Most people seem to opt for the 3 hour tour which you can do either between 6am-9am or between 2pm-5pm but we opted for 8 hours. I’m glad we did as it meant we could take our time going round the park and spend longer at the stops we did make. The last stop we made was at a different part of the reservoir where there were 4 elephants, including a baby one who was barely 2 months old At first they were just eating grass with the baby one trying to join in. Then they moved to the edge of the reservoir and started dousing themselves with water. What a magnificent sight that was! To see the water being sprayed out of the spout was breathtaking and I have a video of this on my Instagram page (@meandering_maxwells) Then they all got in the reservoir to have a little wade and walk to the other side. It was amazing! We were so close to them and they were so passive and so breathtakingly beautiful!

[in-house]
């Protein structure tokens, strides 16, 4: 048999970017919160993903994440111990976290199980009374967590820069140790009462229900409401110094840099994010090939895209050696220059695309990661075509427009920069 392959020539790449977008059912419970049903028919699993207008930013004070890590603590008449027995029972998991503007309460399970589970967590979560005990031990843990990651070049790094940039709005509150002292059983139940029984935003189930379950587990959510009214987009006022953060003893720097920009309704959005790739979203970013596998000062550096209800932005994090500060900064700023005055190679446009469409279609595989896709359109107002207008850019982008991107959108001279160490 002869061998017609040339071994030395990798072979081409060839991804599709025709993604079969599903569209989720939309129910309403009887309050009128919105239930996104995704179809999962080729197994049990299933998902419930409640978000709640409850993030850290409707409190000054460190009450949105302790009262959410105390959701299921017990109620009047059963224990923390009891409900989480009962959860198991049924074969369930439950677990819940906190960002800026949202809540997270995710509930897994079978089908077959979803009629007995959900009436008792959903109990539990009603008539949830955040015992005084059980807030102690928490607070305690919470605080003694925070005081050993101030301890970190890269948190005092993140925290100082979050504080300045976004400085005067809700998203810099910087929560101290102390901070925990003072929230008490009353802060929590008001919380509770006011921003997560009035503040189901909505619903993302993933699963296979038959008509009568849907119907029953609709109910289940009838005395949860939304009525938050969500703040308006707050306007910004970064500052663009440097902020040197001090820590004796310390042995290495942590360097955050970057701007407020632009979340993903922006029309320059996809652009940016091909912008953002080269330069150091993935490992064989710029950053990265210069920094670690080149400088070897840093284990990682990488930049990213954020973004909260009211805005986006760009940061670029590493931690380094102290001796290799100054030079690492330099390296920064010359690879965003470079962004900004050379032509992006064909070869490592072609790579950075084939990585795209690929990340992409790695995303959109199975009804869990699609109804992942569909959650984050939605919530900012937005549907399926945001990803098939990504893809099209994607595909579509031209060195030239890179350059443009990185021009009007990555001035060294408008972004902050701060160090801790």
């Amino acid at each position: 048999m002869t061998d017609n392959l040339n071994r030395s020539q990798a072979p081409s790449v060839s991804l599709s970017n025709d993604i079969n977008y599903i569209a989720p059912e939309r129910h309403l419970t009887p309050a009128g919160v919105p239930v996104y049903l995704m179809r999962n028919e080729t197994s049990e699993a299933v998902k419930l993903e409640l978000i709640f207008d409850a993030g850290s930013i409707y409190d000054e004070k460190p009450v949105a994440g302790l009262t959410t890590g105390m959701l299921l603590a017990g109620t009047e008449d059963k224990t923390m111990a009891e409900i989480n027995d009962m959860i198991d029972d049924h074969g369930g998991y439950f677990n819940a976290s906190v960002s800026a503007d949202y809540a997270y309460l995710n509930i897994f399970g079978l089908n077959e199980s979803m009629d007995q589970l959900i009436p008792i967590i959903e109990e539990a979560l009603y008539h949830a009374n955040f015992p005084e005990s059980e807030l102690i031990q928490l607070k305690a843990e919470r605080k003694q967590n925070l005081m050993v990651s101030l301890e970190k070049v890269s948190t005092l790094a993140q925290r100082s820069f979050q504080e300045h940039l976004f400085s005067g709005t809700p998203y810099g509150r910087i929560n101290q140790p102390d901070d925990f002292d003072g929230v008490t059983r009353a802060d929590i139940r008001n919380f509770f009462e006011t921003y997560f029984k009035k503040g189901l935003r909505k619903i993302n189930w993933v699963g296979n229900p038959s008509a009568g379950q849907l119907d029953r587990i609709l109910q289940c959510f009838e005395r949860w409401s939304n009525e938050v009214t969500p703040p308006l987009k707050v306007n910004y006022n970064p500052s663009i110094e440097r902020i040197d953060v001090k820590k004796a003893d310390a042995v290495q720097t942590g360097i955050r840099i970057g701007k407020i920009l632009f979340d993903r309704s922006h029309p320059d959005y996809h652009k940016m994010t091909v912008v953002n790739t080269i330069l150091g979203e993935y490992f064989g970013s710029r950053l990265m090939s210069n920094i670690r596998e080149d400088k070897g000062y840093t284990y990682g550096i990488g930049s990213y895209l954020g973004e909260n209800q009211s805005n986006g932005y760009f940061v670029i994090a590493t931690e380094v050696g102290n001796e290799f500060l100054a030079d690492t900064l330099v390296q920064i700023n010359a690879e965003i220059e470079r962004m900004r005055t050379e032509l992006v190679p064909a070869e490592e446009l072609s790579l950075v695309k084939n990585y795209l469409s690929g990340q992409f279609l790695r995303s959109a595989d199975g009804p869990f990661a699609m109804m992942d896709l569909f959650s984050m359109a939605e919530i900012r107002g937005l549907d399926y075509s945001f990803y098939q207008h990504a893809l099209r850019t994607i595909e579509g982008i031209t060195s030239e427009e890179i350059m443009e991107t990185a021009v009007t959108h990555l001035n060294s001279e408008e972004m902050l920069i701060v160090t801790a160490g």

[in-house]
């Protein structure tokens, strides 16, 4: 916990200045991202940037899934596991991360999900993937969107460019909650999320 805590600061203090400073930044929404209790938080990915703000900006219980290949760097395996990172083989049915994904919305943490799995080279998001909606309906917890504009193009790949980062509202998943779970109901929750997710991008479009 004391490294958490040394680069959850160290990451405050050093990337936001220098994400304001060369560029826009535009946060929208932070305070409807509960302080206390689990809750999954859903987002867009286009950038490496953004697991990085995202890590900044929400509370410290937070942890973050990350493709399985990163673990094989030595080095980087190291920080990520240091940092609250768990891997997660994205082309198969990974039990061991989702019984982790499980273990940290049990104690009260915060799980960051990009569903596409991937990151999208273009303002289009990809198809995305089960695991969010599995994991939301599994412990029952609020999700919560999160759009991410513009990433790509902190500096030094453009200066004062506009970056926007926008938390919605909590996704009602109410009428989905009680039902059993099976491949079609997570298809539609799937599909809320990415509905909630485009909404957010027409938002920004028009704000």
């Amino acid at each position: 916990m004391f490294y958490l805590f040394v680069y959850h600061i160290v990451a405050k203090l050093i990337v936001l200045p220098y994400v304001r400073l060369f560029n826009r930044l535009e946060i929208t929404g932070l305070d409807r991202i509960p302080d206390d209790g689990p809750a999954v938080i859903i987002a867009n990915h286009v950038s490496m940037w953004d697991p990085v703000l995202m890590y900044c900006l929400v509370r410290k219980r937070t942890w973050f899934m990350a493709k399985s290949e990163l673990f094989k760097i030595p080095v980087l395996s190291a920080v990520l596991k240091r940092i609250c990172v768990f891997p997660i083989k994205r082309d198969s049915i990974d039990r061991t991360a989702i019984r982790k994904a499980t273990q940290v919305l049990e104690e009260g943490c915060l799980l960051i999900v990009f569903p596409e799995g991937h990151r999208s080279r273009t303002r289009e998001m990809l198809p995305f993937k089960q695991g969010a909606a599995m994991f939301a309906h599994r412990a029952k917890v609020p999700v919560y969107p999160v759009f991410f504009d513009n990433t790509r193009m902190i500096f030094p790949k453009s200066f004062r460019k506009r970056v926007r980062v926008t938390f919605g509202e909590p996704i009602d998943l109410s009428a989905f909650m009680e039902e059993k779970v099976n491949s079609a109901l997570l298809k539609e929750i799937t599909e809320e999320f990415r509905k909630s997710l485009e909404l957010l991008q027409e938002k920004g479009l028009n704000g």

I think the Sri Lanka tourist board should give me a job as I have been waxing lyrical to everyone about how they should immediately book a holiday here! If you want to see elephants in the wild then I would definitely definitely recommend Sri Lanka and Udawalawe. I would even go as far to say that this ranks as my top travel thing ever!